5. Nearly 30% of total requested funding came from non-federal sources, including local and state governments, industry partners, and philanthropy. The EDA encouraged matching resources from several sources: lead applicants, local governments, state governments, and other sources (e.g., industry, philanthropy, etc.). Across all 60 Phase 2 applications, federal resources accounted for approximately 71% of the total requested funding. Applicants themselves accounted for another 13% of funds, followed by state governments (6%), other sources (6%), and local governments (4%).

  6. BBBRC coalitions will measure their impact through a uniquely broad mix of economic development metrics. Over 90% of coalitions chose to track metrics related to markets and business networks, human capital and workforce, economic activity and employment, and engagement and governance in at least one component project within their portfolio. Less commonly, coalitions included production and business capacity metrics (82%), financing and investment metrics (67%), and innovation and commercialization metrics (53%).

  7. The BBBRC’s top priority was equity, but finalists had mixed success embedding equity in strategies, governance, and metrics. The EDA encouraged applicants to consider how federal funds would benefit populations that have suffered from historical and systemic discrimination, disinvestment, and disenfranchisement. Many applications referenced intentional efforts to conduct community outreach and engage community-based organizations during planning and implementation phases. But most coalitions struggled to develop comprehensive equity plans that integrated equity into a governance model, articulated each intervention’s intended outcomes for historically excluded communities, and developed concrete metrics to track outcomes for these communities over time.

Links to recent IPL webinars

The Politics of Decarbonization

Munk School of Global Affairs & Public Policy

The transition to a post-carbon energy and economic paradigm is a stated priority for all the signatories to the Paris Accord, including Canada. Success in achieving this objective will depend on a complex mix of policy experimentation and coalition building in support of that objective, cutting across virtually every sector of the economy. This panel will explore some of the dimensions of that process and the prospects for success in achieving that objective.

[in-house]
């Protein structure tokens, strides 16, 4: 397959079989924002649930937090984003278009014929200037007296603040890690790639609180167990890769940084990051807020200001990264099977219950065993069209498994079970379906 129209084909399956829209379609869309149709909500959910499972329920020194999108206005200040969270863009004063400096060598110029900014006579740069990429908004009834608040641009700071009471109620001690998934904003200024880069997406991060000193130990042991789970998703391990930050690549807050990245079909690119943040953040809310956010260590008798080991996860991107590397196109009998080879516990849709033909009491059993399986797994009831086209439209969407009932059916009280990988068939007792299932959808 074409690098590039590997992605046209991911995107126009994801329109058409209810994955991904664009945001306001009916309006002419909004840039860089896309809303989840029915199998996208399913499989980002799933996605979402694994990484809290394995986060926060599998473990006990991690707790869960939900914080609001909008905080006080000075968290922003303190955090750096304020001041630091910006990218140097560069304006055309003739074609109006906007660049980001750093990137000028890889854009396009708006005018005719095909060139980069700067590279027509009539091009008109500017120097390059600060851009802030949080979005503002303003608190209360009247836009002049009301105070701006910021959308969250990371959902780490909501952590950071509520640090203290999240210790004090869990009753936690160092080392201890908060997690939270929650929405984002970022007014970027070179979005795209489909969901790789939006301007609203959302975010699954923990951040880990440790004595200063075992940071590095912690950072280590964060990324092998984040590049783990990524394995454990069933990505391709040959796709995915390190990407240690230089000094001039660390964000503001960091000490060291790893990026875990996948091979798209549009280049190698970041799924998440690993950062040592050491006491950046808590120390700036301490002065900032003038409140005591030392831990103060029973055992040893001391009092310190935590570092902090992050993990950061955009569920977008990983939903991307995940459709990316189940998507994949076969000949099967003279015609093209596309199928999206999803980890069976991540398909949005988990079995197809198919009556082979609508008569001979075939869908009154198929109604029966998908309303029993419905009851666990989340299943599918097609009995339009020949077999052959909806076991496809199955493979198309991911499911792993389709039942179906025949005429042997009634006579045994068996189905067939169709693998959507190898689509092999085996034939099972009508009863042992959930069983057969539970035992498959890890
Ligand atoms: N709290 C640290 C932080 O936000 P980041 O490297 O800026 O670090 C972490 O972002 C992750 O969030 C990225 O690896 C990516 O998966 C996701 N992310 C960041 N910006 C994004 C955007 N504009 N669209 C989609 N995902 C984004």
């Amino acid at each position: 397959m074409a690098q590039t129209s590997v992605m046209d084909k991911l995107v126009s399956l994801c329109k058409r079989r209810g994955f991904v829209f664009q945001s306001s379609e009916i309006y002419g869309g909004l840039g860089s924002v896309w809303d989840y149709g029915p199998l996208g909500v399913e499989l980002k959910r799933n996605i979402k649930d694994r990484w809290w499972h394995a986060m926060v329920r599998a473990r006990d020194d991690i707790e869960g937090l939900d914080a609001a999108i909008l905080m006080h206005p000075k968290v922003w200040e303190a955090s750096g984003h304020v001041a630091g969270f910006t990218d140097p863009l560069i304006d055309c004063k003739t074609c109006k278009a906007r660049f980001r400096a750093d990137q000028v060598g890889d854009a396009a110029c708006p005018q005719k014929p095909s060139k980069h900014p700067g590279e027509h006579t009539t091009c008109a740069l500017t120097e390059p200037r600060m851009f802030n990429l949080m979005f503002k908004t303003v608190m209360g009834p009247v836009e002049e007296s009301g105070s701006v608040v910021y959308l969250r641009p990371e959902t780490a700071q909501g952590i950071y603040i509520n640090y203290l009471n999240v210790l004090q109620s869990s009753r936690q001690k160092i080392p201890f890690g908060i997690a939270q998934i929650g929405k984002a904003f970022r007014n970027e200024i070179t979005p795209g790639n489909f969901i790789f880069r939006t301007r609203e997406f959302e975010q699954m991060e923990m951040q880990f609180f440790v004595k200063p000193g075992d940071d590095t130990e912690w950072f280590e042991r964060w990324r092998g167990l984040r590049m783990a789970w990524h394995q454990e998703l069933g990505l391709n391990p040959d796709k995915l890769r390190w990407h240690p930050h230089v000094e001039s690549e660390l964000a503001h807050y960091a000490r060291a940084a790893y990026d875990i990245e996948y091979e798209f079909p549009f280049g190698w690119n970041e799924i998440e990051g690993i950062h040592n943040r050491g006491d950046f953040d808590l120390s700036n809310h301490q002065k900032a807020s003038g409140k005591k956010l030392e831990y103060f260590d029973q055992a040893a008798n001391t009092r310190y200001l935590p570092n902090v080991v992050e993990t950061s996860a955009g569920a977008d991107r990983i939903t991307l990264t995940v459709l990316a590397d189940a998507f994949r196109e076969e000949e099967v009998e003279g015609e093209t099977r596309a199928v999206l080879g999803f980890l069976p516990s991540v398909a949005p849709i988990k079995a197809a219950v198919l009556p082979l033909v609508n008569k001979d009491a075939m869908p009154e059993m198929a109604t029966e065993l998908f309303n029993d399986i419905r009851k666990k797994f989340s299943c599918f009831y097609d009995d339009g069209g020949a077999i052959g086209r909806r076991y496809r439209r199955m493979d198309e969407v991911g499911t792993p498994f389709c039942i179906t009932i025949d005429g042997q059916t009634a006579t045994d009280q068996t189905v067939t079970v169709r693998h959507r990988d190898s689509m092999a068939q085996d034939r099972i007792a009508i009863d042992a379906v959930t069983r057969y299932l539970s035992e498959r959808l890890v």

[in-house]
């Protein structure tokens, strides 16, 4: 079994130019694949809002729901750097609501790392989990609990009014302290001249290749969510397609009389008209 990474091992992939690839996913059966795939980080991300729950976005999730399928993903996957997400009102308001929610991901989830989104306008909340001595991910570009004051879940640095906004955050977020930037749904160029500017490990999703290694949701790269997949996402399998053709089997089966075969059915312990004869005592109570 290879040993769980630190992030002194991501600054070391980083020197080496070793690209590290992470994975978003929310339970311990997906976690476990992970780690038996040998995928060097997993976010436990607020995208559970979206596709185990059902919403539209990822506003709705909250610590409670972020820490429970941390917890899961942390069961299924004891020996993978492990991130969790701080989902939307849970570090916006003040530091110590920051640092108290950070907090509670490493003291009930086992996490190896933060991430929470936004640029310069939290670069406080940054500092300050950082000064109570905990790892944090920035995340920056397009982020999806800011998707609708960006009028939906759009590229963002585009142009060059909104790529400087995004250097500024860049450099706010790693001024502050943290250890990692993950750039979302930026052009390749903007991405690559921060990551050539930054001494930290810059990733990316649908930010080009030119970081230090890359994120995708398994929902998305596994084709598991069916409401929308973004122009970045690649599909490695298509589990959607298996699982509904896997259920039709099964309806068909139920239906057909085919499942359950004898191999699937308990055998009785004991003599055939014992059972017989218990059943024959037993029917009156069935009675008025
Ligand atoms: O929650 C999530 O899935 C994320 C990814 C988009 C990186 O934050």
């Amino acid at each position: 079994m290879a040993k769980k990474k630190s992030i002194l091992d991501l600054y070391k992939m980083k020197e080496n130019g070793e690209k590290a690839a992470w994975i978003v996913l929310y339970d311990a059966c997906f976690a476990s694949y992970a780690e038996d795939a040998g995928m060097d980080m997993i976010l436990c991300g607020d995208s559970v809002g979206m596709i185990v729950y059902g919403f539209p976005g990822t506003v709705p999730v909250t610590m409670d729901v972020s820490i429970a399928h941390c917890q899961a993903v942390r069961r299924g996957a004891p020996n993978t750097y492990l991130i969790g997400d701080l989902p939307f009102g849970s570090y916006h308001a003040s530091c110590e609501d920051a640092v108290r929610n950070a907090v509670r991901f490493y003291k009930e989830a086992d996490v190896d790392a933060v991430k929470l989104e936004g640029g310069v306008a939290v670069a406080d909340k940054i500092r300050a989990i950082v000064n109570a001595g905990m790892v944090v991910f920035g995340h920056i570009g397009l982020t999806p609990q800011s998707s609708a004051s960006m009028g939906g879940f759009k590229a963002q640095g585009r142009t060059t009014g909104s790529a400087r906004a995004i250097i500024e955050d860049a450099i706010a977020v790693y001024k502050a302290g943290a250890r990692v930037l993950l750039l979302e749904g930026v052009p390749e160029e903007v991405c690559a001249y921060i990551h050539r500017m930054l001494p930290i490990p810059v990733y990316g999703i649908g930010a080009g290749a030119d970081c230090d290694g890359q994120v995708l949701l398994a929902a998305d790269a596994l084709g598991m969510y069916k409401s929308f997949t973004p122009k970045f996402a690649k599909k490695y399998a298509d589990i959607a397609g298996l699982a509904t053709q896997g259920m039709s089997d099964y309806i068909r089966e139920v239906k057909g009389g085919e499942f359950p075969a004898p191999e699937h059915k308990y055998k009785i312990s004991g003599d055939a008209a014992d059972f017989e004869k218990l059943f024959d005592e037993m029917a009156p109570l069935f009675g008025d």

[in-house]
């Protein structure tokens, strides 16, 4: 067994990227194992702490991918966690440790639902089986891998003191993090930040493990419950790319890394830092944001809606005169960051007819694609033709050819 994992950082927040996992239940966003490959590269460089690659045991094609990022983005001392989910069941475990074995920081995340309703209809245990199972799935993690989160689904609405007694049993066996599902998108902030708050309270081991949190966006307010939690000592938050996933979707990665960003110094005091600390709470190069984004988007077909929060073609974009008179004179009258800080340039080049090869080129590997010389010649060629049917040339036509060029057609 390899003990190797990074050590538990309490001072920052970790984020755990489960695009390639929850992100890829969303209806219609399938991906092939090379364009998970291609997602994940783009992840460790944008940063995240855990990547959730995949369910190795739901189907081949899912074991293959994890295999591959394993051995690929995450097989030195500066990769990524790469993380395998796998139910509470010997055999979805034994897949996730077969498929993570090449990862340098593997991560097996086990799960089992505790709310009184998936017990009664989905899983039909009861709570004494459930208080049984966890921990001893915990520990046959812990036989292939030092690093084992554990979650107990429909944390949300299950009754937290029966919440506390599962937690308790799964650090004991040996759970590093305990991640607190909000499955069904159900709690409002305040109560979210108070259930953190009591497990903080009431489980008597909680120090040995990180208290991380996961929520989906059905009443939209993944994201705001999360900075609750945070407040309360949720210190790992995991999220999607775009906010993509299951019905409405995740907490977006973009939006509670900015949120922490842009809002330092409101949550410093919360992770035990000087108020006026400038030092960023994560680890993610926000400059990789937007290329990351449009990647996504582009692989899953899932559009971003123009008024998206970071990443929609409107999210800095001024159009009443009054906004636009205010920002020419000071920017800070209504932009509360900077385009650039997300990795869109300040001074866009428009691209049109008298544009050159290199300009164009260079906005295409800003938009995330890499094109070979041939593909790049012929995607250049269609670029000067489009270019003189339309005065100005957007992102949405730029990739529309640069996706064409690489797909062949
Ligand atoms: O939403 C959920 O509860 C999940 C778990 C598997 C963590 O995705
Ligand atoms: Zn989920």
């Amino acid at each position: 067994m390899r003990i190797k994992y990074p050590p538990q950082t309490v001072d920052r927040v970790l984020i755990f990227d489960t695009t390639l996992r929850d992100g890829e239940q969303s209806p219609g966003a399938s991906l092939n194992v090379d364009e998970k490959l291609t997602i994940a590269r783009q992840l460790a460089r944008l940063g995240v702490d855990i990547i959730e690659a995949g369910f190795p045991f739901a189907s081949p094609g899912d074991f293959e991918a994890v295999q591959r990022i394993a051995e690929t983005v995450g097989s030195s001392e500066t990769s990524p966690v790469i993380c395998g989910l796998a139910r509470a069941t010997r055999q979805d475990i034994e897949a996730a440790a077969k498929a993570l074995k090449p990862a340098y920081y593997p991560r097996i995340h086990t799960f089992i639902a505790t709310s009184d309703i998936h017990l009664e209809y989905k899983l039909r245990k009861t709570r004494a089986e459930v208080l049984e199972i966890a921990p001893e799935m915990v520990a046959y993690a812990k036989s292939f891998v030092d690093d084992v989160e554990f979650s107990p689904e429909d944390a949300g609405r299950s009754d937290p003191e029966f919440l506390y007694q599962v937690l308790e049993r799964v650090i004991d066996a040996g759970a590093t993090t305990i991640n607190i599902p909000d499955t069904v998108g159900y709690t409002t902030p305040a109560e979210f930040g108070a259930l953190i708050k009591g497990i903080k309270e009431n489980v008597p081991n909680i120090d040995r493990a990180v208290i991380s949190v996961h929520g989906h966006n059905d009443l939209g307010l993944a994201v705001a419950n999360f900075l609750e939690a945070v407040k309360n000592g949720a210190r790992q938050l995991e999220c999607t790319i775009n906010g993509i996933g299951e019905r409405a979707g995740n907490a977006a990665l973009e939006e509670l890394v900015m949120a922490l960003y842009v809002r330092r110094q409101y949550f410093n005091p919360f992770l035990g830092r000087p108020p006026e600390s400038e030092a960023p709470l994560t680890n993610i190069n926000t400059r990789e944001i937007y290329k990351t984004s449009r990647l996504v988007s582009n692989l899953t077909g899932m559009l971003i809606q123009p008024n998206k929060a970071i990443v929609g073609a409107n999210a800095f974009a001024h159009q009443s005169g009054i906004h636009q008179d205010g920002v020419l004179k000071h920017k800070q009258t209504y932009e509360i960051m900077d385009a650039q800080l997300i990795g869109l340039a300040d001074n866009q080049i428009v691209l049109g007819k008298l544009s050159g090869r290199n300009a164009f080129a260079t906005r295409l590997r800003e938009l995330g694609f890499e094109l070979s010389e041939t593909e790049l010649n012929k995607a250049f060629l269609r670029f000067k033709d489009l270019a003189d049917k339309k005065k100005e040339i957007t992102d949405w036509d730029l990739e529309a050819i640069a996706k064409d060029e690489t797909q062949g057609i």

Moderator: David A. Wolfe is Professor of Political Science at the University of Toronto Mississauga and Co-Director of the Innovation Policy Lab at the Munk School of Global Affairs and Public Policy.


  • Brendan Haley is Policy Research Director at Efficiency Canada, a research and advocacy organization based at Carleton University. He has a PhD in Public Policy from Carleton University and was awarded a Banting postdoctoral fellowship where his work examined Canadian energy transitions from political economy and technological innovation perspectives.

  • Sara Hastings-Simon is macro energy system researcher and Assistant Professor in the Department of Physics and Astronomy and School of Public Policy at the University of Calgary where she directs the Masters of Science in Sustainable Energy Development.

  • Nathan Lemphers is an Adjunct Professor in the Department of Political Science at the University of Waterloo and former Postdoctoral Fellow at the Smart Prosperity Institute where he researched the regional political economy of electric vehicles. Sponsored by the Innovation Policy Lab at the Munk School of Global Affairs & Public Policy

National Governments & Innovation Policy: Where – and What – Is Utopia?

This is a recording of a January 10 panel focused on national governments and Innovation policy. Canada, the Nordics, Taiwan? In this webinar, panelists examined the diverse roles played by national governments in setting the stage for innovation, as well as the key elements that ought to be considered in formulation of innovation policy in Canada and elsewhere.